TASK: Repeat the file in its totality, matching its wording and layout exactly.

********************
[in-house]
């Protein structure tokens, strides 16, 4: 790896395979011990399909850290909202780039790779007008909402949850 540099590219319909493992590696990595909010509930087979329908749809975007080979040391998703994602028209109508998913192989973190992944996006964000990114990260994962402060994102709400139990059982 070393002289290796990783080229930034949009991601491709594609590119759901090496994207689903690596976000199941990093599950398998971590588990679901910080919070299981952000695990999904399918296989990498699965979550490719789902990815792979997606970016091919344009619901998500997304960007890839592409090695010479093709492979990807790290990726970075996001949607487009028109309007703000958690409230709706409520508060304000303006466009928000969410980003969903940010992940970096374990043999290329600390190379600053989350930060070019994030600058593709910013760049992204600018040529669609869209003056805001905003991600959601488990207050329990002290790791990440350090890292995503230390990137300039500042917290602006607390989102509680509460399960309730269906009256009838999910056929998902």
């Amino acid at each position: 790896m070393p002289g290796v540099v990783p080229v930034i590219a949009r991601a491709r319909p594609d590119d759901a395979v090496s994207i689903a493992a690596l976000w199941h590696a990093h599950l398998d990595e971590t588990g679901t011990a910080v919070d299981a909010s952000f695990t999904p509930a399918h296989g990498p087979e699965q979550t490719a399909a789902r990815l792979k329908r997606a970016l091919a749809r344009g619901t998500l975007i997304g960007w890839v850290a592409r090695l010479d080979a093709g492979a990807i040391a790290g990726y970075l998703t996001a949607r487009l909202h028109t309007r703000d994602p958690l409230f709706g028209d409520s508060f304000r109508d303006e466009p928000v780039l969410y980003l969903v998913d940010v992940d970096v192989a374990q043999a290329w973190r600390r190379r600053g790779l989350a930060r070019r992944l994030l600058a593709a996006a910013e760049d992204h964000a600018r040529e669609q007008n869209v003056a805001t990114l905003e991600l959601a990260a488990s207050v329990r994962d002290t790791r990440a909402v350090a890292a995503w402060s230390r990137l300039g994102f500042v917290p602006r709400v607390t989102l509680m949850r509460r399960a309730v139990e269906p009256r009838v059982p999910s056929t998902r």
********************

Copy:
[in-house]
């Protein structure tokens, strides 16, 4: 790896395979011990399909850290909202780039790779007008909402949850 540099590219319909493992590696990595909010509930087979329908749809975007080979040391998703994602028209109508998913192989973190992944996006964000990114990260994962402060994102709400139990059982 070393002289290796990783080229930034949009991601491709594609590119759901090496994207689903690596976000199941990093599950398998971590588990679901910080919070299981952000695990999904399918296989990498699965979550490719789902990815792979997606970016091919344009619901998500997304960007890839592409090695010479093709492979990807790290990726970075996001949607487009028109309007703000958690409230709706409520508060304000303006466009928000969410980003969903940010992940970096374990043999290329600390190379600053989350930060070019994030600058593709910013760049992204600018040529669609869209003056805001905003991600959601488990207050329990002290790791990440350090890292995503230390990137300039500042917290602006607390989102509680509460399960309730269906009256009838999910056929998902």
């Amino acid at each position: 790896m070393p002289g290796v540099v990783p080229v930034i590219a949009r991601a491709r319909p594609d590119d759901a395979v090496s994207i689903a493992a690596l976000w199941h590696a990093h599950l398998d990595e971590t588990g679901t011990a910080v919070d299981a909010s952000f695990t999904p509930a399918h296989g990498p087979e699965q979550t490719a399909a789902r990815l792979k329908r997606a970016l091919a749809r344009g619901t998500l975007i997304g960007w890839v850290a592409r090695l010479d080979a093709g492979a990807i040391a790290g990726y970075l998703t996001a949607r487009l909202h028109t309007r703000d994602p958690l409230f709706g028209d409520s508060f304000r109508d303006e466009p928000v780039l969410y980003l969903v998913d940010v992940d970096v192989a374990q043999a290329w973190r600390r190379r600053g790779l989350a930060r070019r992944l994030l600058a593709a996006a910013e760049d992204h964000a600018r040529e669609q007008n869209v003056a805001t990114l905003e991600l959601a990260a488990s207050v329990r994962d002290t790791r990440a909402v350090a890292a995503w402060s230390r990137l300039g994102f500042v917290p602006r709400v607390t989102l509680m949850r509460r399960a309730v139990e269906p009256r009838v059982p999910s056929t998902r």